The planned deposition of the purported victim of the alleged assault in the Navy SEALs cases has been scrapped, according to this blog post  linking to this post from SO2 McCabe’s law firm, Puckett & Faraj, PC. 

The Puckett & Faraj post states:  “Major General Cleveland has canceled the government trip to Iraq to depose the detainee.   This leaves the SO2 McCabe defense and government teams without the Iraqi detainee’s presence or sworn statements as evidence in the case.”

7 Responses to “SEALs case development”

  1. Some Army Guy says:

    While I’m a bit of a government hack, I don’t see how a judge could let this go forward without the defense having any access to the victim.

  2. Anonymous says:

    Interesting thought. Perhaps the government could argue that the absence of the victim was a result of the actions of the SEALs because they detained him, thereby preventing him from obtaining a passport to travel to the site of the trial…

  3. Phil Cave says:

    Does the prosecution need the “victim?”
    If they have one or more eyewitnesses, why does the prosecution need to produce the victim to testify? The testimony of eyewitnesses would be sufficient beyond reasonable doubt?
    If the defense wants the victim then they can ask for the deposition can they not?

  4. Anonymous says:

    Phil while I respect your opinions on this blog, and you are probably right (a conviction can be secured w/o a “victim” testifying……

    Your statement is exactly what is wrong with MilJus. All too ofter you have cases were convictions are won based off flimsy testimony from a third party.

    In a lot of these cases, as in this one, I would argue reasonable doubt that they did not do it is automatic.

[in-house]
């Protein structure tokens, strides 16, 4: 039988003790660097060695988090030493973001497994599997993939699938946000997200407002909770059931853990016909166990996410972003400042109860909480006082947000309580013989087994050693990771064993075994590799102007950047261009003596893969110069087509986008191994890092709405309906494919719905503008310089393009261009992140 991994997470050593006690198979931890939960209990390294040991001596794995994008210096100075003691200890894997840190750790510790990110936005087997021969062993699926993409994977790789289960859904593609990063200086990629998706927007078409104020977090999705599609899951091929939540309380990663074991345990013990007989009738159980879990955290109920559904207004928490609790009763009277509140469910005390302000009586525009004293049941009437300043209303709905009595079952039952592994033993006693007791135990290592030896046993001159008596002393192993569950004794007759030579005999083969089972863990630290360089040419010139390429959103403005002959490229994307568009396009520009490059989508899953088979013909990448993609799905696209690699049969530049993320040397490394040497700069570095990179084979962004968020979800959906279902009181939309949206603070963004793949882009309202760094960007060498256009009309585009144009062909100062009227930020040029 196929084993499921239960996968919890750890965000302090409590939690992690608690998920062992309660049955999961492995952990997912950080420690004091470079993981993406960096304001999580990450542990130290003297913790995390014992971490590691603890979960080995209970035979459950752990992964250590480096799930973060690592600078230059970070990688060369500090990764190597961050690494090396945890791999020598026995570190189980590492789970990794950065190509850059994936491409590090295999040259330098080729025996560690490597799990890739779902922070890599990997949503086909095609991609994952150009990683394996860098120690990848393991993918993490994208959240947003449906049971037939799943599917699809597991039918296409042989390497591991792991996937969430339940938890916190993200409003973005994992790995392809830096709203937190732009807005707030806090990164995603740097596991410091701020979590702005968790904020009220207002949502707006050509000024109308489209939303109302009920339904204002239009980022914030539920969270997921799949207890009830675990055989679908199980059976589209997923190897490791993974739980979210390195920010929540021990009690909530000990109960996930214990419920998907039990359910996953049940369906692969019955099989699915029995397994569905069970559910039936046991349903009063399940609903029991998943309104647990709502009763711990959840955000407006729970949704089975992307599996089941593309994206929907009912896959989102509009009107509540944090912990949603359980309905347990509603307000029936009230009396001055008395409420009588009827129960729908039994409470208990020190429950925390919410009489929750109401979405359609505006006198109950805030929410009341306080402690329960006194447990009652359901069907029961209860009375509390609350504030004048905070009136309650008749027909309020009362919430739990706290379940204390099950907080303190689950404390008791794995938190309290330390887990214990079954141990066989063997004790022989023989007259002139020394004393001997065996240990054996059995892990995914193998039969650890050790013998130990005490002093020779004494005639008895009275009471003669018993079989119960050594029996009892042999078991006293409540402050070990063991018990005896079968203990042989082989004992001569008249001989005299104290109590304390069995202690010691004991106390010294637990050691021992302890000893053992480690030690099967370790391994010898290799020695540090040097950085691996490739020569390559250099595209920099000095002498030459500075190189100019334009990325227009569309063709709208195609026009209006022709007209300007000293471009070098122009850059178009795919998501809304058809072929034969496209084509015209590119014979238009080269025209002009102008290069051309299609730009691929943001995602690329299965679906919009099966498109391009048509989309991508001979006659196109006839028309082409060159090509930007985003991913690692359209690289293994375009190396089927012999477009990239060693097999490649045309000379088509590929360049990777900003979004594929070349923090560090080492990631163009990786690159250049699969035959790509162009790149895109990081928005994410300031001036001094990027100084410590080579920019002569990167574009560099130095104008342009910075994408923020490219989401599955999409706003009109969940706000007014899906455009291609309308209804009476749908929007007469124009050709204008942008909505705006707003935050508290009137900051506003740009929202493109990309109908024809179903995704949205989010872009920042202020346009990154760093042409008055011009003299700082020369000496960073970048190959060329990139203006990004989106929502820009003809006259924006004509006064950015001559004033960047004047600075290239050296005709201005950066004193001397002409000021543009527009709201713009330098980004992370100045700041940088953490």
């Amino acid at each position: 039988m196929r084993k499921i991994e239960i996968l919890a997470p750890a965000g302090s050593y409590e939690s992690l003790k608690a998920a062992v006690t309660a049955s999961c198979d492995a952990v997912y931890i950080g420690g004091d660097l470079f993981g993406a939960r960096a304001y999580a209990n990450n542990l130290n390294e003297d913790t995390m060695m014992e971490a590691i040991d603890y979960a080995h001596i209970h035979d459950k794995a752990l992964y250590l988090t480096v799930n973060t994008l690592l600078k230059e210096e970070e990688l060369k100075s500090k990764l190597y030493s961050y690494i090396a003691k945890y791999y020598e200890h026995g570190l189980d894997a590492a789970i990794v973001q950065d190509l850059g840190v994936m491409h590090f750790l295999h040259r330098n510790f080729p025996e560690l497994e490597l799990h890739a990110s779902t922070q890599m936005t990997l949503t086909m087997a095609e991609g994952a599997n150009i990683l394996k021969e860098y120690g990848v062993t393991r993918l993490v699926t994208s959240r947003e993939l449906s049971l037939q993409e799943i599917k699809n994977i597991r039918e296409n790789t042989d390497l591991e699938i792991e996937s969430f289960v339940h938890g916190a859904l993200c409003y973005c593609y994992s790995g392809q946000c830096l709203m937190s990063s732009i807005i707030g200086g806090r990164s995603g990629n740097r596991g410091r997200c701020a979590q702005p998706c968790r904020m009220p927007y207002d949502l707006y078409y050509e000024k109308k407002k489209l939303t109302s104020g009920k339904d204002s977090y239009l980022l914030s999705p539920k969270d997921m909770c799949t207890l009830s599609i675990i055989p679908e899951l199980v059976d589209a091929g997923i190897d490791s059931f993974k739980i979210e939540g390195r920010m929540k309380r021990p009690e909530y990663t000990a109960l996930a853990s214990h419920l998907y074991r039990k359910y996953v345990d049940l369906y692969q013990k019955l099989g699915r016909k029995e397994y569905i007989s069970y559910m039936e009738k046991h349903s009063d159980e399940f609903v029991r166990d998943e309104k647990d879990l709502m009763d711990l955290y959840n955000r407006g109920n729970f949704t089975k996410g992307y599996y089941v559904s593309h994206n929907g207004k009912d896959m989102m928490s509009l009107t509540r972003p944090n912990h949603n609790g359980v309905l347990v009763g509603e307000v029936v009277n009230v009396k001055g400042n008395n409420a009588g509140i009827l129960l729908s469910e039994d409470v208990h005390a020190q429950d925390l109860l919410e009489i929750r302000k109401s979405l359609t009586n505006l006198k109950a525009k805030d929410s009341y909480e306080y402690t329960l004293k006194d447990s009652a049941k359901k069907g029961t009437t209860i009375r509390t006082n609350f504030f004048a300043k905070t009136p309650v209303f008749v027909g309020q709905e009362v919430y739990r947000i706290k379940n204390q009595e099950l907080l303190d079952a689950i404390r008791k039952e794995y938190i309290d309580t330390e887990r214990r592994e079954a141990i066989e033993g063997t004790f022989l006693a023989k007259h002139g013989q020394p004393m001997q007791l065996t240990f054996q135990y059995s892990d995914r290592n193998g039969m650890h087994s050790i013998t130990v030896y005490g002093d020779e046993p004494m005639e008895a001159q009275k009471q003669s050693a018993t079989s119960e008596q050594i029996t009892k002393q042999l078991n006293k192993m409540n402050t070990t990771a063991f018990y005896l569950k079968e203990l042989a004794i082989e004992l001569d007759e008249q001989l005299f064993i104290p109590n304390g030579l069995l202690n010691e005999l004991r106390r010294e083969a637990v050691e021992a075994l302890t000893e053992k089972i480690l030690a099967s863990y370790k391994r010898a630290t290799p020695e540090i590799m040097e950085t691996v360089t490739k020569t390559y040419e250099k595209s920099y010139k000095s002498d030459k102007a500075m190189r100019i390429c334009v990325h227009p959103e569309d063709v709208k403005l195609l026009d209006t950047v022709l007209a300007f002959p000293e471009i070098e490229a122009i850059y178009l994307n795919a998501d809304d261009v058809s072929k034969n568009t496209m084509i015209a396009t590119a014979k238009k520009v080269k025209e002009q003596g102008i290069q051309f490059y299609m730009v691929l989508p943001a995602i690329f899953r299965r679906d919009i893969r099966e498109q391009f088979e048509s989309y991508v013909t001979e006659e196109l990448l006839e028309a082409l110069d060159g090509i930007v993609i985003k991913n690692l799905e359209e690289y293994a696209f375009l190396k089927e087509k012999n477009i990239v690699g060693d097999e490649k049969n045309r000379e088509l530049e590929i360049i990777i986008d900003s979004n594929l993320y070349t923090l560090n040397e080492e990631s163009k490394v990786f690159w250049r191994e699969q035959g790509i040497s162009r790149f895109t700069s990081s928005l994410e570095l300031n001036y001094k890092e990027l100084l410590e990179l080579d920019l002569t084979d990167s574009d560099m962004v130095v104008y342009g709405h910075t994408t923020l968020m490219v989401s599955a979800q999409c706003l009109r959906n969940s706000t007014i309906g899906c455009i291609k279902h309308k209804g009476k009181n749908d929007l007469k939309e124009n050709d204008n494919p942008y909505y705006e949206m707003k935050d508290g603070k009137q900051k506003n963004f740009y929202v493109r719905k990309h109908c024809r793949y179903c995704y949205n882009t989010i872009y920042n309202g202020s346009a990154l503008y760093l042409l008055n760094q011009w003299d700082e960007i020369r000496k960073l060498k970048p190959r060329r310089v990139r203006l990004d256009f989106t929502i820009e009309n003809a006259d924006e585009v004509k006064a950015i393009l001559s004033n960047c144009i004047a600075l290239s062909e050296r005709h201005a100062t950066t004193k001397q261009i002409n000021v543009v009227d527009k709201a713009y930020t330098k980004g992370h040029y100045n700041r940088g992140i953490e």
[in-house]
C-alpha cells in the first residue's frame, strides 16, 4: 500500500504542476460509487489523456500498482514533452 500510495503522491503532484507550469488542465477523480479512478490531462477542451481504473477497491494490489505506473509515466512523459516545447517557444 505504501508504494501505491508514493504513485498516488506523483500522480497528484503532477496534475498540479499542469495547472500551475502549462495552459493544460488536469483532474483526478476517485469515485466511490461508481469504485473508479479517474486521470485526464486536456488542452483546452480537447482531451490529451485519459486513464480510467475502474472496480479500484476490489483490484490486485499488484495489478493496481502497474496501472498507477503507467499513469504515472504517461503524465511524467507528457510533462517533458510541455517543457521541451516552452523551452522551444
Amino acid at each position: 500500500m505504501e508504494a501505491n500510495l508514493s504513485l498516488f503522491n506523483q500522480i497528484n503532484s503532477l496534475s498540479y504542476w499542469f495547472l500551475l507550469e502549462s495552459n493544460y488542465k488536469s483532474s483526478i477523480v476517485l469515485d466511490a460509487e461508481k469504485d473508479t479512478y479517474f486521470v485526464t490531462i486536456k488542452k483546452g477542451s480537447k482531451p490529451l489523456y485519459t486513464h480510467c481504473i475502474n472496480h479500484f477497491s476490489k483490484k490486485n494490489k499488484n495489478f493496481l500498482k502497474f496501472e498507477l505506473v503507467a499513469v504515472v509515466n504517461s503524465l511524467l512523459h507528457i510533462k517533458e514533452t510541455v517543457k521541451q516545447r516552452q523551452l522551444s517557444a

No one should be thinking based off a “witness” (who’s story may have varied several times) that the Government can breach the threshold of reasonable doubt.

  5. Southern Defense Counsel says:

    Anon 0005

    I’m not sure I’ve seen too many cases where a case was won by the government without the alleged victim testifying (except for murder charges). The absence of a complaining witness, in my experience, has led panels to frequently return findings of not guilty because the members want to know why they can’t hear from the guy who was punched, woman who was raped, etc.

    In my experience with members at Courts Martial the government is taking a substantial risk in not producing the testimony, in one form or another, of the alleged victim.

  6. Anonymous says:

    This really makes me wonder if the govt thought this all through prior to referring the case. What a mess.

  7. Charles Gittins says:

    The Military Judge moved the Keefe and Huertas trials to Iraq in order to assure that the “victim” is available to testify. He’ll be there or this judge will abate . . . I feel certain. This is a judge who has told the Government that they will comply with the 6th Amendment, or else. The judge in the McCabe trial, not so much.